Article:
Powerful pro-Israel supporters and university donors, many of whom identified themselves as Jewish, complained in July to University of Illinois Urbana-Champaign officials about hiring Palestinian-American Dr. Steven Salaita as a tenured professor in the American Indian Studies Program after he tweeted angry comments criticizing Israel’s devastating attack on Gaza.
But more recently, members of the Jewish community at UIUC, who support Palestinian rights, have written a letter to Chancellor Phyllis Wise and the board of trustees denouncing “in the strongest possible terms” their firing of Salaita just weeks before his classes were to begin.
“The firing of Professor Salaita is the Israeli attack on Palestine coming to our campus,” the group of around 40 students, faculty staff, alumni and parents said in their September 3 letter, which was read out loud at a Student Senate meeting that night as Wise listened.
Salaita is a scholar in Native American studies, who has done groundbreaking work in comparative analysis of the Native American and Palestinian peoples’ experiences. He accepted a job offer at UICU last fall, resigned his tenured position at Virginia Tech, and was scheduled to begin work August 16. But on August 2, Wise e-mailed that he would not have the job after all. She said that the board of trustees was unlikely to sign off on Salaita’s appointment so she would not forward it to them. She gave no reason for his termination.
Courtesy Unversity of Illinois
University of Illinois Urbana-Champaign Chancellor Phyllis Wise.
In a surprising turn of events, after weeks of denying that Salaita’s criticism of Israel led to his firing, Wise has acknowledged the connection between the two events.
Illinois Public Media (IPM) reported September 5 that Wise, a day earlier, said she sent Salaita’s appointment to the trustees last fall with her recommendation to approve it. But when Salaita’s Twitter comments came out, people starting looking closer at his record, Wise said in a tacit admission that his comments about Israel led to his firing.
It was Salaita’s excellent teaching record and his unique scholarship that led the faculty search committee to select him in an open field search, said Robert Warrior, an Osage Nation citizen, Director of American Indian Studies and professor of American Indian Studies, English and History at UIUC.
“What became compelling about his work is the comparative analysis of the experiences of American Indian people and Palestinian people, which is at the heart of his work,” Warrior said. “Steven was trained primarily as a scholar in Native American Indian studies, specifically in American Indian literature at the University of Oklahoma and it was from that standpoint that he did his comparative work in Palestinian and Palestinian American literature… and, really, any topic he takes on still comes out of that American Indian and indigenous perspective.”
But Salaita is a passionate and vocal supporter of Palestinian liberation from Israel’s illegal military occupation and expanding settlements on Palestinian land and last year he supported the American Studies Association’s endorsement of the academic boycott of Israel.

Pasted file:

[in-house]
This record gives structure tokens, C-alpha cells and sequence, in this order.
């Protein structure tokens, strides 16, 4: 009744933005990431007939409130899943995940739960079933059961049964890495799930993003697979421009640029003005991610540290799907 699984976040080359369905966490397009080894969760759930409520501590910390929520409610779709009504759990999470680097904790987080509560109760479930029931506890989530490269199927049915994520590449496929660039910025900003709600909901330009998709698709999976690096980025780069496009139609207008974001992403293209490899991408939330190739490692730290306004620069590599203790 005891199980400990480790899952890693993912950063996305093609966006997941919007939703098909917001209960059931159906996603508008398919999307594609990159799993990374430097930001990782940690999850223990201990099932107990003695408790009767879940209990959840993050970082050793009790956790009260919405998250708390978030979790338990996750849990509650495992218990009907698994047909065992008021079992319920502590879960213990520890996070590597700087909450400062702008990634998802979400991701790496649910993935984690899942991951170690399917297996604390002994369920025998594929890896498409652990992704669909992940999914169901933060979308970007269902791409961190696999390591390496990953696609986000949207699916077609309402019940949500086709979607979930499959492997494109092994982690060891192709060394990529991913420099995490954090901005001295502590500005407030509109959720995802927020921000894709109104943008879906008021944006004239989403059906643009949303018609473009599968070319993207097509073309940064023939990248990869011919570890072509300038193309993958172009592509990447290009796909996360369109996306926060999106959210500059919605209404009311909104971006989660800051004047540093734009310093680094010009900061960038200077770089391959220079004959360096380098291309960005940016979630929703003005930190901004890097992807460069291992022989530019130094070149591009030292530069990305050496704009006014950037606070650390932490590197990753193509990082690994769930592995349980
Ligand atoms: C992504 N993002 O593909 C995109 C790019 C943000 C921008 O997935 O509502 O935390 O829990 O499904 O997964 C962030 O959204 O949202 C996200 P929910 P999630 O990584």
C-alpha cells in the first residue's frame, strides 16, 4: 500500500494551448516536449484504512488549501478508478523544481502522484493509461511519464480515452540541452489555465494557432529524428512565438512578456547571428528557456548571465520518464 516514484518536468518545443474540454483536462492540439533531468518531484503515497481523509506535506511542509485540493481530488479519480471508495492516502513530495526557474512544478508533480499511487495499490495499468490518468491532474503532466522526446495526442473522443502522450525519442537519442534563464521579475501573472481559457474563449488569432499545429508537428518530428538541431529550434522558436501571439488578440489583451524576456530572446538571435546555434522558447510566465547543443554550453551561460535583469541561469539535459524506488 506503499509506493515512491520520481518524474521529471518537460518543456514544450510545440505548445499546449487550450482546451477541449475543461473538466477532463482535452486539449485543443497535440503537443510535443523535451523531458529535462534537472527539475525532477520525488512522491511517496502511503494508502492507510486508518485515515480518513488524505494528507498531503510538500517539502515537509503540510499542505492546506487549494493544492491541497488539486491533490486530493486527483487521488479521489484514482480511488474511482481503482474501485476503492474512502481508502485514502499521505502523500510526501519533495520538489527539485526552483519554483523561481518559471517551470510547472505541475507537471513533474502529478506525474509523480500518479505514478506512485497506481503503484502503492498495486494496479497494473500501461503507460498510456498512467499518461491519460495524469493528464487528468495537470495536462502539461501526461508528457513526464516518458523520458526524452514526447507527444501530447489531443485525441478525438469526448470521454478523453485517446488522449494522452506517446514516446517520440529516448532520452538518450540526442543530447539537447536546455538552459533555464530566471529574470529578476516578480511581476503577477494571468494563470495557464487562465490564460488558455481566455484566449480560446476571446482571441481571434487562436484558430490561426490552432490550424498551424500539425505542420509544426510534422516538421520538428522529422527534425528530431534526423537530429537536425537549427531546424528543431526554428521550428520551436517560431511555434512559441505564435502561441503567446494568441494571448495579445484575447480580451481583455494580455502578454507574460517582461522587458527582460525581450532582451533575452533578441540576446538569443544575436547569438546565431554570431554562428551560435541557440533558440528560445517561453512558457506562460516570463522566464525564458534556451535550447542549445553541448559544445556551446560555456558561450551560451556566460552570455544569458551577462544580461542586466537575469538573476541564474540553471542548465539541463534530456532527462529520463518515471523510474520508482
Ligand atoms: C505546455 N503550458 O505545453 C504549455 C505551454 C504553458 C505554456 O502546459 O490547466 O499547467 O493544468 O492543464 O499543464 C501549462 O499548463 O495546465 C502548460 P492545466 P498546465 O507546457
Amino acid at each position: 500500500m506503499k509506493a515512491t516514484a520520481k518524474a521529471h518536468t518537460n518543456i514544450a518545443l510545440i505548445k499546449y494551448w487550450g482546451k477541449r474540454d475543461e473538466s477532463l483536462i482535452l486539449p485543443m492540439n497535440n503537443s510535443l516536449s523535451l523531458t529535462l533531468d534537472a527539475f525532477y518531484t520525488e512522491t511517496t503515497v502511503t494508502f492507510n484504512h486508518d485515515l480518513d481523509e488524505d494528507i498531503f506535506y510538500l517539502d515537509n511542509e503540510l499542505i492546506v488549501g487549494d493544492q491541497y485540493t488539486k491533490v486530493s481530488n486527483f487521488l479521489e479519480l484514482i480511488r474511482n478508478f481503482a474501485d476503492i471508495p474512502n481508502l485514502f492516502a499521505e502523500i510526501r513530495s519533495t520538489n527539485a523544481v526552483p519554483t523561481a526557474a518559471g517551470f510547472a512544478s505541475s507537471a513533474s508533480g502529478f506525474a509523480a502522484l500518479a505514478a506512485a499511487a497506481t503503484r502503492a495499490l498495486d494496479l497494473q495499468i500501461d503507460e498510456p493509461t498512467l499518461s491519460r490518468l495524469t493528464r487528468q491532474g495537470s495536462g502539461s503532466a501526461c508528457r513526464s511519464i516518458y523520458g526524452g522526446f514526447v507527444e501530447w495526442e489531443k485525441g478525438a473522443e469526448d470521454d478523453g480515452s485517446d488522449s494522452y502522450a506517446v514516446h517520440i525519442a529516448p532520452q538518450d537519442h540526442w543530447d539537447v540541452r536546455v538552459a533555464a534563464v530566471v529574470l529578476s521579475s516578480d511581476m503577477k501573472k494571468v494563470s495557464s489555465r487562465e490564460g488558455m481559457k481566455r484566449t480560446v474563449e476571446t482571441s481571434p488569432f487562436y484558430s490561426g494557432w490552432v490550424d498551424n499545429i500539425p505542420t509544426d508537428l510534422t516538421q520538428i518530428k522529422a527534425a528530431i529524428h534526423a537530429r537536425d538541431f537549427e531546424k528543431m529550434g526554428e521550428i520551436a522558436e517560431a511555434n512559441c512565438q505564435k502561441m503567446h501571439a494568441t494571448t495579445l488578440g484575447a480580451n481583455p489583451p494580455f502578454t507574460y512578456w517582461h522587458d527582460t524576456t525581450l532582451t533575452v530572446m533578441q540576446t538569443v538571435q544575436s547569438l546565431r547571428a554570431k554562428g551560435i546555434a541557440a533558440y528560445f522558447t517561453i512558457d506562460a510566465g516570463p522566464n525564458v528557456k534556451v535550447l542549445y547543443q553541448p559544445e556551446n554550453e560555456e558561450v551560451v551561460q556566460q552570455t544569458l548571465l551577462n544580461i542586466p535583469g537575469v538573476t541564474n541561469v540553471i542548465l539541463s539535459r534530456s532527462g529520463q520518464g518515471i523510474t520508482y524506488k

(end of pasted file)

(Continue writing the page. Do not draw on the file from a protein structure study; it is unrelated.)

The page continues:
Wise said members of the board of trustees told her in July that they likely would not approve Salaita’s appointment and a week later, she sent him the letter firing him.
“The judgment I made in writing him was to convey the sentiment of the board of trustees, it was not mine,” she said, according to the IPM report.
The letter from the UIUC’s Jewish community is only one of countless objections that have turned Salaita’s firing into an international controversy. The controversy has snowballed into a public relations nightmare for the world-class university that U.S. News & World Report ranks among the best in the country in its 2014 survey of America's Best Colleges.
A burgeoning boycott movement has led thousands of scholars and students from around the world to sign petitions urging the administration to reinstate Salaita. Several important academic associations have called his firing a violation of free speech, academic integrity and the principle of shared governance. And close to a dozen prominent scholars have declined or withdrawn from invitations to conferences and other UIUC events.
Courtesy Unversity of Illinois
University of Illinois Urbana-Champaign Chancellor Phyllis Wise.
“In clear disregard of basic principles of shared governance and unit autonomy, and without basic courtesy and respect for collegiality, Chancellor Wise did not consult American Indian Studies nor the college before making her decision,” AIS faculty wrote. “While she has yet to furnish specific reasons, we believe that Chancellor Wise's decision was in fact made in response to external pressures that sought to block Prof. Salaita's hire, coupled with her objection over the content and tone of his personal and political tweets over the subject of Israeli bombing of Palestine.”
However, on September 5, the New-Gazette reported that more than 260 professors at the University of Illinois have signed a letter of support for Wise in response to the recent no-confidence votes over the Salaita controversy.